Editor’s note: Our “Double Exposure” reviews pit two or more critics against one another on the same film to hash out their differences in opinion. Agree with what we have to say or want to offer your own take? Leave it in the comments below.
Taylor Sinople: The concept is a simple one: a rom-com spoof more romantic and comedic than the cookie-cutter lightweights it’s based on. In practice, though, David Wain’s “They Came Together” assembles a super team of comedy but gets little more out of the snide, would-be-clever screenplay than a few punchlines and a whole lot of flatlined bits.
Paul “handsome in a non-threatening way” Rudd plays up his everyman appeal as Joel – an executive at a powerful New York City candy corporation who falls in love with Molly (Amy Poehler), the owner of a small candy shop. They date, fall apart, and find their way back together again – almost as if they’re stuck in a romantic comedy movie.
Like the most off-beat SNL sketches, the ones that come after the third or fourth commercial break, “They Came Together” makes you feel “in on the joke” – connected with the actors to the ludicrousy of the bit. But then the sketch keeps going, and by the one-hour mark it’s clear that the glimpses of sincerity that make satirical comedy successful are never coming. No one wants an 83-minute long SNL sketch.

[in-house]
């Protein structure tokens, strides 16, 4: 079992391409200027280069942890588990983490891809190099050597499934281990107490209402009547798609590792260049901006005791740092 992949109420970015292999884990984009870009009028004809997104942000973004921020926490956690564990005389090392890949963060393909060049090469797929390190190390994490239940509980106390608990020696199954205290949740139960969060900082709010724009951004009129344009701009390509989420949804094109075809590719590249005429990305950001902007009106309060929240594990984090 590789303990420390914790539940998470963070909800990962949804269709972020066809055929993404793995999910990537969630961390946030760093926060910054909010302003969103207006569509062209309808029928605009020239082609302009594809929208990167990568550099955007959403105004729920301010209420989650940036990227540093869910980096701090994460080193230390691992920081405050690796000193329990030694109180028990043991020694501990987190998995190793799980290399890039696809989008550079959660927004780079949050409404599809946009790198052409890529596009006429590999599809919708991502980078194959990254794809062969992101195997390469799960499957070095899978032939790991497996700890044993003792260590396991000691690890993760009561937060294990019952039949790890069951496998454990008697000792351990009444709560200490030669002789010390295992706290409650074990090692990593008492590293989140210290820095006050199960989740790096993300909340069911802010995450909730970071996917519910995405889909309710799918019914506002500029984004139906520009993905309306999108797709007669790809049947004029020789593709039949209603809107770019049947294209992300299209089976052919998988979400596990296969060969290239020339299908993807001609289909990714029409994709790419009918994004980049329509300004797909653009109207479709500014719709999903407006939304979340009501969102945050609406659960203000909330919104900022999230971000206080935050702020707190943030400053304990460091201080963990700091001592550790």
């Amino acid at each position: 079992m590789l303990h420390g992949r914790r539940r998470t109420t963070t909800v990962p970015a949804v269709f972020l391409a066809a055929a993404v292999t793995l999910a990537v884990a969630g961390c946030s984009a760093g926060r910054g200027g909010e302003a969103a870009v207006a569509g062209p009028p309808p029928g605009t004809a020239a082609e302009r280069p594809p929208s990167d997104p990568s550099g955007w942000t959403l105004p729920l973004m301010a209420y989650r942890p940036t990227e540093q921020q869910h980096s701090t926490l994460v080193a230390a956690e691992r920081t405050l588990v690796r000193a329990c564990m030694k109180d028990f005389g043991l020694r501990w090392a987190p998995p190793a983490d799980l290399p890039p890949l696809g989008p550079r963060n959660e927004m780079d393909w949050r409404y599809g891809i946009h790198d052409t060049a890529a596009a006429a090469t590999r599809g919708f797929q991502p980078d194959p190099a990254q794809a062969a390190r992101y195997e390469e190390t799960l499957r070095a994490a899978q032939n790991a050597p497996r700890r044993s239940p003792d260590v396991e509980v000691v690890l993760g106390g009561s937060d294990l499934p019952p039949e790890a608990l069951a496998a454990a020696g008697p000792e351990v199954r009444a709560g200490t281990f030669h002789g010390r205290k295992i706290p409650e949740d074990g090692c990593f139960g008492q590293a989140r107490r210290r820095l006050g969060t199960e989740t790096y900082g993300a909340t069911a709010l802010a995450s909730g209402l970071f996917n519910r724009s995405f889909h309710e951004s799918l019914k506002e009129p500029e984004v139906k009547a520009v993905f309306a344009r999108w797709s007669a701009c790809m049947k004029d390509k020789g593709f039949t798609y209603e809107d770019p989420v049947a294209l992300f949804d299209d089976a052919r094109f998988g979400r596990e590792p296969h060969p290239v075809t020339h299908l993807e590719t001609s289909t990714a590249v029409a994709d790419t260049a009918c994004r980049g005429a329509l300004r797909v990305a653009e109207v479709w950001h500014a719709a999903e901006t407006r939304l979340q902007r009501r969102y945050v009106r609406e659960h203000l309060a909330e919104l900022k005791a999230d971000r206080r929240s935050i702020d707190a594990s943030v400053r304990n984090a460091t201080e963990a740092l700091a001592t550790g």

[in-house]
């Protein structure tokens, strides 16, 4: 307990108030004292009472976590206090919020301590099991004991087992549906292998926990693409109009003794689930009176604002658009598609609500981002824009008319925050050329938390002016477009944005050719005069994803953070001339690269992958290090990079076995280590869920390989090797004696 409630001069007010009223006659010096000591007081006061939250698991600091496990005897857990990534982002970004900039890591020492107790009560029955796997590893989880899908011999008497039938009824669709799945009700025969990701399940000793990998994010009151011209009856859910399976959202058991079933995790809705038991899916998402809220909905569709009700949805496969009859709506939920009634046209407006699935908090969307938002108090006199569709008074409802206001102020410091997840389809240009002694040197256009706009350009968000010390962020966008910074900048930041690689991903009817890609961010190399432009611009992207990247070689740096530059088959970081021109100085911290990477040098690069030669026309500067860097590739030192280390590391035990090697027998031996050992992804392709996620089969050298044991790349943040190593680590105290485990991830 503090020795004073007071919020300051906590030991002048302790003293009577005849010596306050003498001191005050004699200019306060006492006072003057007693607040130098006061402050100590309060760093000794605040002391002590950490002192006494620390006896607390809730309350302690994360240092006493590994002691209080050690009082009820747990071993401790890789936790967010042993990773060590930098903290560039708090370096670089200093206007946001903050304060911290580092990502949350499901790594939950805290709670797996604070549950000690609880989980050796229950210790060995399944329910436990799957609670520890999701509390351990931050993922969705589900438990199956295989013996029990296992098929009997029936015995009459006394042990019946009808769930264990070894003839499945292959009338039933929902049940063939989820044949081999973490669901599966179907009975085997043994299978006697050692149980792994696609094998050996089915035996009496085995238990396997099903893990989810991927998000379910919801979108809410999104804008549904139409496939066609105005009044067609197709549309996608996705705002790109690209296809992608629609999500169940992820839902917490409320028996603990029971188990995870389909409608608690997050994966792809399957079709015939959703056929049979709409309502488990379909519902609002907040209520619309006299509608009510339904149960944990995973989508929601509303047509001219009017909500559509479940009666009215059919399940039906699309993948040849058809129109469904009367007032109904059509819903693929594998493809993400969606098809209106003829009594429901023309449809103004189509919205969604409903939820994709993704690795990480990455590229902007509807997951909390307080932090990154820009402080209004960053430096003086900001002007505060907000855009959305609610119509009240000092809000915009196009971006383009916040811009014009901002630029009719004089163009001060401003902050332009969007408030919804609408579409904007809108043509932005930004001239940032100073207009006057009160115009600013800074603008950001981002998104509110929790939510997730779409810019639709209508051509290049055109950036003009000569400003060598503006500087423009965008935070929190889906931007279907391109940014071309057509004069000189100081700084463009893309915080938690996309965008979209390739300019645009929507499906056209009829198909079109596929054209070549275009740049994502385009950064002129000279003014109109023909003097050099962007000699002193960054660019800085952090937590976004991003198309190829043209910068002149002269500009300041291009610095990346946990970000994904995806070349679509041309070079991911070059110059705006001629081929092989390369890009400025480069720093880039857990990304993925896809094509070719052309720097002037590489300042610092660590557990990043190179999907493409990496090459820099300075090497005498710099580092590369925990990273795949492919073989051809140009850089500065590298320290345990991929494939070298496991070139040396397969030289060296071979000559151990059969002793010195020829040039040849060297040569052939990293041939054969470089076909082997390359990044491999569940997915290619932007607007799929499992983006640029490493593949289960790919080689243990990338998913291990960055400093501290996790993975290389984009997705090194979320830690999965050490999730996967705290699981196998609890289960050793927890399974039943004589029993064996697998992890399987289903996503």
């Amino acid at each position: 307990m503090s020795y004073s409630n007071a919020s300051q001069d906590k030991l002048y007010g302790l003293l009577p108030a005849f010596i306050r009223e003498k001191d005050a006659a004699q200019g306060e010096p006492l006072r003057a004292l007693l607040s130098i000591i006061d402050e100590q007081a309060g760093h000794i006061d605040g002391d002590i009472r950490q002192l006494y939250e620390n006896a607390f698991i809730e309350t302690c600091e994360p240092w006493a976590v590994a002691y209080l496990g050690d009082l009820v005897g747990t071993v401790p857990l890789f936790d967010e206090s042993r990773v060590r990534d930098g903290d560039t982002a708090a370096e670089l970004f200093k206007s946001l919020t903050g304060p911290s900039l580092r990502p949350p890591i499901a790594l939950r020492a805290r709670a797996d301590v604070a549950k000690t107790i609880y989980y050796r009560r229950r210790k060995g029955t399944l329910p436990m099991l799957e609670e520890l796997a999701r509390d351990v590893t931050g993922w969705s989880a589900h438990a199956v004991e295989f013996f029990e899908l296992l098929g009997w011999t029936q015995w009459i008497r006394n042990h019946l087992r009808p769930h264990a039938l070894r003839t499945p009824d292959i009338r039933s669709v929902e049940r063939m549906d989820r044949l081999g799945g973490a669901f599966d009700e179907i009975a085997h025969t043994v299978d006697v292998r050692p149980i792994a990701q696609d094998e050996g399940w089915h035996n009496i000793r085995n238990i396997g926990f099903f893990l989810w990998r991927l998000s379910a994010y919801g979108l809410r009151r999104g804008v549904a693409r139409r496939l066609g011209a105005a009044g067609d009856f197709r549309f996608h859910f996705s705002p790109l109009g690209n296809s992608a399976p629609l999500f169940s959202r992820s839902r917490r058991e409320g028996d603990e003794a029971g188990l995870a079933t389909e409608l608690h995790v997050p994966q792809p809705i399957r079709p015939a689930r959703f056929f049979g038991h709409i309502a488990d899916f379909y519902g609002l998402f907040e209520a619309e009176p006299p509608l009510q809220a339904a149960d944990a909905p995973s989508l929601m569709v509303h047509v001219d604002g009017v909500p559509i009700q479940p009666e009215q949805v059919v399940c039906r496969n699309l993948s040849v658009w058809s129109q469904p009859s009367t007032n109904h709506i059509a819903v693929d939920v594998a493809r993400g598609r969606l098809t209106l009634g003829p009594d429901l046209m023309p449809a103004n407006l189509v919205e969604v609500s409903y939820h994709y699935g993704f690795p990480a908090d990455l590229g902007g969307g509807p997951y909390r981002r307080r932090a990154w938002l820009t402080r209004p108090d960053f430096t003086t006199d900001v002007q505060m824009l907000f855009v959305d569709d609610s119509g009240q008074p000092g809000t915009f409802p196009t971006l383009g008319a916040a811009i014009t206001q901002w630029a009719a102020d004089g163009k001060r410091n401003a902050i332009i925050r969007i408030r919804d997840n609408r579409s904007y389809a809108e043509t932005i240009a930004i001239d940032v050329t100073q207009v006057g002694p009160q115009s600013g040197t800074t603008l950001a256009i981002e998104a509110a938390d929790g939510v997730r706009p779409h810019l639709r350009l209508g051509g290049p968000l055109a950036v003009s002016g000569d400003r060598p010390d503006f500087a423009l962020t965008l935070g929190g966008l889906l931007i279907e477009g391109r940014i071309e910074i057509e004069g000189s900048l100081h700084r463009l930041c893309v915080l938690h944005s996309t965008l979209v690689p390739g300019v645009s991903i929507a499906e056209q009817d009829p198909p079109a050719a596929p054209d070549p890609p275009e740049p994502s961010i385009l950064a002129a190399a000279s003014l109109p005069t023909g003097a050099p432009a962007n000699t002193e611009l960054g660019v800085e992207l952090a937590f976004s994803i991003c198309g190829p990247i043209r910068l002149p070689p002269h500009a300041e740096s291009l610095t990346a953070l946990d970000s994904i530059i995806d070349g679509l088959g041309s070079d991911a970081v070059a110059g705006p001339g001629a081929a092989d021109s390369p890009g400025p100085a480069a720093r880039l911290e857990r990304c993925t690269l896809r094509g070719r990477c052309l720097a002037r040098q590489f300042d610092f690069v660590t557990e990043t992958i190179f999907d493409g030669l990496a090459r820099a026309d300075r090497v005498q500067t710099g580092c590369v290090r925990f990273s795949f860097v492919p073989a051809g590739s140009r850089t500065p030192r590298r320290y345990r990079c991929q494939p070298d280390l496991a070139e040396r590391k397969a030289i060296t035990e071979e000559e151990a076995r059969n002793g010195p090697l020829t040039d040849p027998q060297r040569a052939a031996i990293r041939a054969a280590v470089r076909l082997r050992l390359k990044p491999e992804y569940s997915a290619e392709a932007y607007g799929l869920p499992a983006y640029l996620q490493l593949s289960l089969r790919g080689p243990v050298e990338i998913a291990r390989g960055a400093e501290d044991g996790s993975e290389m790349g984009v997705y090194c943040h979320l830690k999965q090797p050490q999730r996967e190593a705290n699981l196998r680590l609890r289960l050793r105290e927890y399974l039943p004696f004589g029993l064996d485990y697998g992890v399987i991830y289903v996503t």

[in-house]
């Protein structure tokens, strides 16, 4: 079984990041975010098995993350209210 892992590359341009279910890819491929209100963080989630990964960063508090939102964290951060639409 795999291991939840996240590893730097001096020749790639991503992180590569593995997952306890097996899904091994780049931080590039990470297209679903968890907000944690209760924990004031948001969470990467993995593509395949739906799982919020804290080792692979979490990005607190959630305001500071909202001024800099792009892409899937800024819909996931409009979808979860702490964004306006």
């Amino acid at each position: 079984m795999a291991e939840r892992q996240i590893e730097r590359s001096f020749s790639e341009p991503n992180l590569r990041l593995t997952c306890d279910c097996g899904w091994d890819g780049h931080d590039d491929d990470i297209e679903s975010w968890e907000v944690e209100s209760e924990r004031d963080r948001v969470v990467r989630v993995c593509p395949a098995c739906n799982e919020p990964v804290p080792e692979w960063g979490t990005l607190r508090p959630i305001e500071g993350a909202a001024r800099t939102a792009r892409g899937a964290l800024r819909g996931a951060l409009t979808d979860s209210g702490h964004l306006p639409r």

Josef Rodriguez: I feel like the film is able to overcome the setbacks of its inherent structural problems by establishing a legitimate chemistry between Rudd and Poehler that carries the film. At barely 80 minutes there’s no way anyone could say this film outstays its welcome, especially considering how funny it is. Some bits work better than others, but Wain’s humor is targeted at a very small demographic of people. I never got the impression that each scene was structured like a sketch, because it’s obvious that Wain has an affinity for the genre, and instead of assaulting it outright, he’s merely teasing it in a way that’s totally fresh.
Taylor: I felt nothing for either of these characters. Rudd and Poehler (hot off a Golden Globe win for “Parks and Recreation”) are at the top of their game right now, yet their performances here feel restrained and impersonal, held back by the insincerity of the content. No one is really cutting loose on screen – they’re participating in the comedy but rarely truly engaging with it. I could observe their chemistry as two comedic actors having a fun time performing together, but I didn’t have any sense that their love was a real possibility. It’s good satire to show us characters without a shred of nuance in order to make a point about the thinness of rom-coms, but when that emptiness is reflected through the entire film (that is, we never feel the characters are authentic or interesting), you end up with a funny exercise, a very strong sketch comedy piece, but a bad movie.